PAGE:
In the election itself, Mr Bell has some difficulties to overcome. Mr Hamilton states in his election address: "All I ask is the right to be regarded as innocent unless proven guilty." This is always a powerful appeal. It has the resonance of a venerable principle of law. It speaks to people's sense of fair play. However, Conservative supporters, in financing the distribution of a long interview which Mr Hamilton did with the local paper, the Knutsford Guardian, to 36,000 homes in the constituency, appear inadvertently to have weakened the force of the plea.
For in the article, which Mr Hamilton has marked as copyright, every allegation, in the smallest detail, is raised - and answered, generally with a denial, to the candidate's satisfaction. Moreover, those electors who did not receive the off-print may well have seen the original piece in the newspaper. And some others will have read elements of Mr Hamilton's evidence to the parliamentary inquiry, which The Sunday Telegraph recently carried. In sum, therefore, the electors of Tatton have been put into a position to make up their minds about their candidate's likely guilt or innocence. On Thursday a rough and ready justice will be done.
A second problem is found in the opposite direction. Quite a number of Labour and Liberal Democrat supporters resent their candidates' having stood down in favour of Mr Bell. As one woman asked in the local newspaper: "Why do we need Martin Bell to stand as an independent candidate? Are the Labour and Liberal parties corrupt?" And she added: "It does not bode well for the future of Britain that both these parties felt that their candidate could not stand up to Neil Hamilton." Her feelings are understandable. But it would probably need tactical voting on a massive and unprecedented scale to unseat the incumbent. There is also a bit of irritation at the way Mr Bell was, so to speak, parachuted into the constituency at the last moment. And there is resentment that national newspapers and television appear to be telling Tatton electors that this is what they should do and this is whom they should choose.
However, Mr Bell is able to benefit from a deeper and more persistent resentment, evident in Tatton and across the country: disillusion with the system itself. He has found that the demand for clean politics shades into a desire for looser party structures. While the national turn-out in the general election may be down by some percentage points, this is unlikely to be the case in Tatton.
There, for every Labour or Liberal Democrat supporter who feels disenfranchised by the absence of their candidate, one can find many more, especially the young, who are keen to vote for some kind of fresh start at Westminster. On the streets of the constituency, as I walked with Mr Bell, a passing motorist wound down her window to wish him the best of luck. Non-Tory voters, rather than despairingly contemplating the sheer size of Mr Hamilton's majority, the fourth safest Conservative constituency in the country, at last feel their votes will count for something. For Mr Bell puts first the concept of trust and honour. "I am standing primarily on the issue of trust," he writes in his election address.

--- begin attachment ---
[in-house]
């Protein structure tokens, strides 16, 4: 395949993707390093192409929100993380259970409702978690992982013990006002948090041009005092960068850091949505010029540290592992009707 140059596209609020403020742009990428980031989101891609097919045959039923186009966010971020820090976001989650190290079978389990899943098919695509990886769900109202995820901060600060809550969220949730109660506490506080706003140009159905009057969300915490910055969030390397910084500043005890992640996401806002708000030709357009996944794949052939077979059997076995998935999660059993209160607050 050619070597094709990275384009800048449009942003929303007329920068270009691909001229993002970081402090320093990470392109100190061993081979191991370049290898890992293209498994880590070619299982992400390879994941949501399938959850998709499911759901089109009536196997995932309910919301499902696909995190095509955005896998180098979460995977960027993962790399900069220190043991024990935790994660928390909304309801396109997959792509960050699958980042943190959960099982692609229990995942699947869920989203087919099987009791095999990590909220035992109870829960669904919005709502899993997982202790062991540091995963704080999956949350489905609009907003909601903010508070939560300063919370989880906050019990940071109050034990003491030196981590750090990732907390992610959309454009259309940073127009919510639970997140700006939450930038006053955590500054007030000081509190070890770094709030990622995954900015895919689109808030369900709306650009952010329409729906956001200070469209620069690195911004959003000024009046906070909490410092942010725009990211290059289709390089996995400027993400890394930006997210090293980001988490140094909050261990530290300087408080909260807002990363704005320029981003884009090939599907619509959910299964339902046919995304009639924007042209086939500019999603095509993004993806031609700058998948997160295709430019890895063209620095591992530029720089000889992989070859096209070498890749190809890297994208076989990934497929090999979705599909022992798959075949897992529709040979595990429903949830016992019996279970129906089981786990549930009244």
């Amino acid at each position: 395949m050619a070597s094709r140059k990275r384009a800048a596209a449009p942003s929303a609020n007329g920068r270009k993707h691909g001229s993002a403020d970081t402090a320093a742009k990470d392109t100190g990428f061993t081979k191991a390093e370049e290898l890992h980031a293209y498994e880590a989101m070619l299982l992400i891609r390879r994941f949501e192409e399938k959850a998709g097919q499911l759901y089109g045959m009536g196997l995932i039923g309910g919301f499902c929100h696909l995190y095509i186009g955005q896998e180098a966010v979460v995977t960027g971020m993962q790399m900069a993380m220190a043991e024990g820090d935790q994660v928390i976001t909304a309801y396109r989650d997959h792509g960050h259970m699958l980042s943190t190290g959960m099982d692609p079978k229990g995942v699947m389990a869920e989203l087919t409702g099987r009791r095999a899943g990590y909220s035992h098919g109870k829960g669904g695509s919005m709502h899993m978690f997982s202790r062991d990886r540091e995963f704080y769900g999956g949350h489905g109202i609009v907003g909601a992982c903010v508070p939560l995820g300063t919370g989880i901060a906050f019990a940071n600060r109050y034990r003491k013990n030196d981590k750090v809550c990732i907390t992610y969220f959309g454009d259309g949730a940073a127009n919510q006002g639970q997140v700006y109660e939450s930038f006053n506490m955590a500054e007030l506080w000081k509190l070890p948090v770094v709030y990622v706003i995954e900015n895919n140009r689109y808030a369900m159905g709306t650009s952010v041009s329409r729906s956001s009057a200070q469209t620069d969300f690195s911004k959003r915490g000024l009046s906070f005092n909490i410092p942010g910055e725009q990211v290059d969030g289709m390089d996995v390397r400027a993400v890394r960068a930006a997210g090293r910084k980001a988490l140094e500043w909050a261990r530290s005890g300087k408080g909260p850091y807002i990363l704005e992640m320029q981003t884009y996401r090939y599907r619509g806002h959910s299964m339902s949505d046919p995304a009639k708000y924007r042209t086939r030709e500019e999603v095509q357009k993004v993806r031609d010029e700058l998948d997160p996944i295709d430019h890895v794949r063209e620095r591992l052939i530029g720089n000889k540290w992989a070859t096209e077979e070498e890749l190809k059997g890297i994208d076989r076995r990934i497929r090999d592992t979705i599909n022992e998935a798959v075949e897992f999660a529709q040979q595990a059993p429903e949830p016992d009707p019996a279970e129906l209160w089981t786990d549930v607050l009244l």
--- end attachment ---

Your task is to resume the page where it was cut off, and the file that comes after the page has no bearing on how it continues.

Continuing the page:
Against such an opponent Mr Hamilton is plainly at a loss. He has had a few public meetings and tried some sporadic canvassing; but other than that he is scarcely seen in the constituency. The relentless attention of the media has had a dire effect. He has described what it has done to the health and morale of him and his wife: "There have been many tears and much emotional distress ... you really cannot understand what it is like ... to wake up in the morning dreading to see the front pages or to turn on the radio ... to go to bed at night with fear gripping your stomach." So he finds himself fighting a general election with the least appropriate of weapons: solicitors' letters and legal threats.
Mr Hamilton may well lose on Thursday; the local opinion polls indicate as much. In which case the tragedy of his political career, the centre of his life since he was at university in Wales in the late Sixties, will have come close to its final stages. He was forced to resign as a minister in 1994; he will have thrown away a safe seat; he will not find it easy to re-establish his career as a tax barrister; he appears to have few financial reserves; he will still have to await the findings of Sir Gordon Downey on the question of whether he had been paid to ask questions in Parliament. If the finding is adverse, he will be comprehensively ruined. At 48, the career of the brilliant, ambitious, hard-working son of a modest family (both his grandfathers were coal-miners in South Wales, and his father was a mining engineer) will have ended.
Martin Bell, on the other hand, if he were to win, would confront one of the most interesting challenges in public life - how to be an independent MP in a party of one, yourself, and not be ground into insignificance by the big machines. Even the shape of the chamber of the House of Commons is hostile to such a venture; the two main parties aggressively face each other, rather than sit in a semicircle. At least Mr Bell could engage in meaningful discussion with his constituents on the big issues of the day. He could ask them what they thought, rather than having to explain an existing line. He would address the House of Commons with unusual authority and his constituents would feel that they were really participating. What an unusual thing!Reuse content